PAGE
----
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Scottish National Dictionary (1700–)

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First published 1976 (SND Vol. X).
This entry has not been updated since then but may contain minor corrections and revisions.

WILE, adj. Also wyle. Sc. form of Eng. vile. Used jocularly in 1754 quot., but in others implying wickedness, malevolence, supernatural evil (Abd. 1825 Jam.). See also Vild, P.L.D. § 137.1., and W, letter, 5.Abd. 1754 R. Forbes Journal 24:
The wile limmer was sae dozen'd an' funi'd wi' cauld.
Sc. 1783 Lass of Roch Royal in Child Ballads No. 76 D. xi.:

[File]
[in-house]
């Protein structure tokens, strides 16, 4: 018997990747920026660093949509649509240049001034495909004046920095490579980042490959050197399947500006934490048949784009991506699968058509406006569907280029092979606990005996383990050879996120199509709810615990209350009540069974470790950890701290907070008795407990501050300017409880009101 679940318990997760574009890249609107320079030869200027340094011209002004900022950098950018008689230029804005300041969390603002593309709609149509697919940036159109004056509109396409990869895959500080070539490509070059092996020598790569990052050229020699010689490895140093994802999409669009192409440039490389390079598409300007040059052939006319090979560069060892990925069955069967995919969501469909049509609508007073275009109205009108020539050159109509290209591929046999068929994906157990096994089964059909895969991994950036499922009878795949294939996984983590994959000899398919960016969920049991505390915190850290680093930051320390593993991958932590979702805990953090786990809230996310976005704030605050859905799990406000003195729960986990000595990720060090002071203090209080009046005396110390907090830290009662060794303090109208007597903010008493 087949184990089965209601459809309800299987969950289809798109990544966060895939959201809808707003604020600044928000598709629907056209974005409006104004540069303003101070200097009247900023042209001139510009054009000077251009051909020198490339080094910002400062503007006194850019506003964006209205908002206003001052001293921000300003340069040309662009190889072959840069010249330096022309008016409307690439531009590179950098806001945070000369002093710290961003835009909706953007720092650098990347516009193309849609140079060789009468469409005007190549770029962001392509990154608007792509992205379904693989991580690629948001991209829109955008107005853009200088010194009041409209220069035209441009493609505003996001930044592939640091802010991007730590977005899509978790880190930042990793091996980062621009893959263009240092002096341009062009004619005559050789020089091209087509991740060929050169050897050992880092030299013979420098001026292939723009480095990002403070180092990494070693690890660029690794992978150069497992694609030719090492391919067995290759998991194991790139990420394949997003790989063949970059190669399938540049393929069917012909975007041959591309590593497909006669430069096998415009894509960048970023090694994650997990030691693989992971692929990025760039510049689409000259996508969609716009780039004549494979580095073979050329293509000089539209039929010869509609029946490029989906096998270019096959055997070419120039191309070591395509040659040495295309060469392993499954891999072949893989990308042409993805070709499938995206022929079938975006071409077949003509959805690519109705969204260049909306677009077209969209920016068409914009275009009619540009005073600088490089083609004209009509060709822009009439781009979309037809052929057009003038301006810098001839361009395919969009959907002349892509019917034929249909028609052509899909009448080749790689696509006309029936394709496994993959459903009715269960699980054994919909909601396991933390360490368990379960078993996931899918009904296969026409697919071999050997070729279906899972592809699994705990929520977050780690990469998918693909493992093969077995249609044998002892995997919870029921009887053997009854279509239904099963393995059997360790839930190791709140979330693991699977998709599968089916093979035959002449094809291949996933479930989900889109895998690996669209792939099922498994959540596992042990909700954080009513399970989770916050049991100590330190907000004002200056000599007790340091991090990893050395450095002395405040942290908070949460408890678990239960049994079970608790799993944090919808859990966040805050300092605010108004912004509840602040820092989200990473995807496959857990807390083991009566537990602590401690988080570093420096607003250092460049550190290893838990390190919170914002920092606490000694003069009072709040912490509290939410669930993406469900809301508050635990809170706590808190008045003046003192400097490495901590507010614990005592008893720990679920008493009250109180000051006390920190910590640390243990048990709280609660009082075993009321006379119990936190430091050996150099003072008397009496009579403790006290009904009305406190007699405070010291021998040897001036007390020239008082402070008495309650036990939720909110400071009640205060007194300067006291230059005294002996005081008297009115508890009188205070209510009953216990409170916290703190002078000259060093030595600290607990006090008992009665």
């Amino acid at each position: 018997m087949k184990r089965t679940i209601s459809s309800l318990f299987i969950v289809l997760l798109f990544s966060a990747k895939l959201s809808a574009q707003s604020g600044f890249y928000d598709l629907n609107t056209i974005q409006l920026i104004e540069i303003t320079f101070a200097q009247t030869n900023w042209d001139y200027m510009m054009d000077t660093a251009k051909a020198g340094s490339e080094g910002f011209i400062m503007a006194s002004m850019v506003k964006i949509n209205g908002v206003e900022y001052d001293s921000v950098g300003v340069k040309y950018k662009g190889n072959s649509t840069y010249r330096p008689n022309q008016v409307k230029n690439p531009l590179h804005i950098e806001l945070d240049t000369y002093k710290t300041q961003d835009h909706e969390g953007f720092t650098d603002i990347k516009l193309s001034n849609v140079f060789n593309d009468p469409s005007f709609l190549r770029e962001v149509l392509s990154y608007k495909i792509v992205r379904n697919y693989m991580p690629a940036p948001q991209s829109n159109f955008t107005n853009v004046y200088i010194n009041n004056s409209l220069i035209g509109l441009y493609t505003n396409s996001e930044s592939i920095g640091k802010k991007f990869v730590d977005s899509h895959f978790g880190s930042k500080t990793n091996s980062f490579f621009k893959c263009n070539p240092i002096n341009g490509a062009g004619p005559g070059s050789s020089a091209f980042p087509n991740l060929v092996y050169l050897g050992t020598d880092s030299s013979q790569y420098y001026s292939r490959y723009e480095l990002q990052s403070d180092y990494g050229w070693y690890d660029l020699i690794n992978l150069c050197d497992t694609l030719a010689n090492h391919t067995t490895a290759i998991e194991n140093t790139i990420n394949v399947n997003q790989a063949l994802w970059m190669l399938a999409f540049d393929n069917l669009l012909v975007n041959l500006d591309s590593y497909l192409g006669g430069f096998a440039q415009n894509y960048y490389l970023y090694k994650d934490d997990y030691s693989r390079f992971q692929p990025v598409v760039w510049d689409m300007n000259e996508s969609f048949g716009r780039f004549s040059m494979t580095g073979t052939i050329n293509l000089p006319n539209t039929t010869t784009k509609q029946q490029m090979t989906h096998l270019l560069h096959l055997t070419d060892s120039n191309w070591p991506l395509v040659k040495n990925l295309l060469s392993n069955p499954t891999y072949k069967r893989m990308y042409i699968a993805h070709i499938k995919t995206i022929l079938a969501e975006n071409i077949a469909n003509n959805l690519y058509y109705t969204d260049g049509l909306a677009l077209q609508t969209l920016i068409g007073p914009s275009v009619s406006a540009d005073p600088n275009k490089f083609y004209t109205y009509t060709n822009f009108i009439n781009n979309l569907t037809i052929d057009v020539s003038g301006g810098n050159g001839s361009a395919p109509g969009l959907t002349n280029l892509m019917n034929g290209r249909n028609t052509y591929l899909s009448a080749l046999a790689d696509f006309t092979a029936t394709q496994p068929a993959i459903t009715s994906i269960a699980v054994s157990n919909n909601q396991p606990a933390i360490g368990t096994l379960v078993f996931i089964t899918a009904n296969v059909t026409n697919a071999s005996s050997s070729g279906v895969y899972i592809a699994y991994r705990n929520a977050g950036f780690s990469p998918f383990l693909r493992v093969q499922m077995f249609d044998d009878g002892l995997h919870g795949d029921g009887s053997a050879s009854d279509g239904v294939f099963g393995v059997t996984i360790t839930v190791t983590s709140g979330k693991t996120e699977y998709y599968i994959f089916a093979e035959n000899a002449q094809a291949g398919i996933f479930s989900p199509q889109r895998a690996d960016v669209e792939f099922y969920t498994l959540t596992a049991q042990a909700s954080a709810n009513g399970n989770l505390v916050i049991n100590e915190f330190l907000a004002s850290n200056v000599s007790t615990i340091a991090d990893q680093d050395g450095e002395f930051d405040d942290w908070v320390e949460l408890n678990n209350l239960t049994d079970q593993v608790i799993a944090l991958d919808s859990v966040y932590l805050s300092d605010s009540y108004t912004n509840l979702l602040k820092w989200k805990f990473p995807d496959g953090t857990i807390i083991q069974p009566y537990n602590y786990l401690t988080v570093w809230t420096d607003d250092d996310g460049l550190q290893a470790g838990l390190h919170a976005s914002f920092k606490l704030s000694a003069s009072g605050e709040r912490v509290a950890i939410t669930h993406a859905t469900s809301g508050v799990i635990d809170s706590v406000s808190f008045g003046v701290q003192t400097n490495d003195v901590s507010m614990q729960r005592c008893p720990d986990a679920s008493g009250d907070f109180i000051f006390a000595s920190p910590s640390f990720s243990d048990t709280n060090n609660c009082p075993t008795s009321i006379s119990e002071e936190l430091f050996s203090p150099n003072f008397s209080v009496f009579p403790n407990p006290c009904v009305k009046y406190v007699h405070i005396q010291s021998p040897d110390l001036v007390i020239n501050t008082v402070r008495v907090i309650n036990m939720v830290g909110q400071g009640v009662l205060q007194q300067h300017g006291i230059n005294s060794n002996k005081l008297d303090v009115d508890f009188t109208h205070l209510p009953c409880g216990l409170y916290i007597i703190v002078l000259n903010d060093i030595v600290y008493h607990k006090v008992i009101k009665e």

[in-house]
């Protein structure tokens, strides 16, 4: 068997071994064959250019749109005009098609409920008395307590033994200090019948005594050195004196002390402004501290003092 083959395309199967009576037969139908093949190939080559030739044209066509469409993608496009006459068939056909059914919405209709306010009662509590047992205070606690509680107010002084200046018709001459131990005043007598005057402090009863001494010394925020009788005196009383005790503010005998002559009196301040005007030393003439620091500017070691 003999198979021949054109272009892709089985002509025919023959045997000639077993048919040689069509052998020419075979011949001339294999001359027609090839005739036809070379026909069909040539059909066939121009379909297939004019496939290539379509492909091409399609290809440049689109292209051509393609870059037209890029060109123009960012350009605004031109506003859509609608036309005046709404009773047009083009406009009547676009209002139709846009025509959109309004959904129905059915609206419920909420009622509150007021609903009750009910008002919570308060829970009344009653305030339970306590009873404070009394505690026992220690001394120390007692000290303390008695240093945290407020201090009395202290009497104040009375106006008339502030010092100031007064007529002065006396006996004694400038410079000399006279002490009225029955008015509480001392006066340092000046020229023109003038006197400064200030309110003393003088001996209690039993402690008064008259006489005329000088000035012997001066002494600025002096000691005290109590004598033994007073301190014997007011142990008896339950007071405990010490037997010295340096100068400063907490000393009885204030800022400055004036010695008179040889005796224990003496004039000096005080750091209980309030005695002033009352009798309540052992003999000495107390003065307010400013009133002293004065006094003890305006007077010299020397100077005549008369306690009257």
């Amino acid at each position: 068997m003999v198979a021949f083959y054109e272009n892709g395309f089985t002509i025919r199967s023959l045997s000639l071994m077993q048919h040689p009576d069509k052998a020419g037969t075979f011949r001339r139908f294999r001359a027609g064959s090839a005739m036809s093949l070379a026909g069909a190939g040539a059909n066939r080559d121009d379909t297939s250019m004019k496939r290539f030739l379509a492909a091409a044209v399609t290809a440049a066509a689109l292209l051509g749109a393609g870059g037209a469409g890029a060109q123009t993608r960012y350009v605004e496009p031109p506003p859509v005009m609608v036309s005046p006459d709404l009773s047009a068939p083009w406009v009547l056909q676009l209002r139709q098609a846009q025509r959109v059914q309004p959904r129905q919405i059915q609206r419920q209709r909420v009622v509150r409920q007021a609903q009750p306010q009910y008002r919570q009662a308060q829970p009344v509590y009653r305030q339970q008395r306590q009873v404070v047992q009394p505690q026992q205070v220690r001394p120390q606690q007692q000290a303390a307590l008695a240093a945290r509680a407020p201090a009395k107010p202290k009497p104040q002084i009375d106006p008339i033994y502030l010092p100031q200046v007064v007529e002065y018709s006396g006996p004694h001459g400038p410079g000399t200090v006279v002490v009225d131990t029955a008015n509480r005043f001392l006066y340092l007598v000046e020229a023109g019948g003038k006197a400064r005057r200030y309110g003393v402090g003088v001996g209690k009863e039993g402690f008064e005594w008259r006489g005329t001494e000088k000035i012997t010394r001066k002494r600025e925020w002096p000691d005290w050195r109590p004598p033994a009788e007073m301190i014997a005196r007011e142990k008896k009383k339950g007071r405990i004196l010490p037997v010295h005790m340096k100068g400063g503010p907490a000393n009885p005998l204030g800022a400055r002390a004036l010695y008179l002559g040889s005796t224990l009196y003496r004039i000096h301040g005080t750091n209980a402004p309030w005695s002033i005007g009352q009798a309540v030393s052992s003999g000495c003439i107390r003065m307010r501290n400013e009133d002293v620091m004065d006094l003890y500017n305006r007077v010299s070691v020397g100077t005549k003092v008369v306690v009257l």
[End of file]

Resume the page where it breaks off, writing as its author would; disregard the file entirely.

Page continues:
You've na come here for gude; You're but a witch or wile warlock.
Sc. 1819 J. Rennie St Patrick II. x.:
Let go my arm this meenit, ye wyle wurf-like wuddiefu' o sin.
Abd. 1925 Greig and Keith Last Leaves 268:
Gin ye marry that wile woman, My malisons drown ye in Gamrie.

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"Wile adj.". Dictionary of the Scots Language. 2004. Scottish Language Dictionaries Ltd. Accessed 25 Feb 2024 <>



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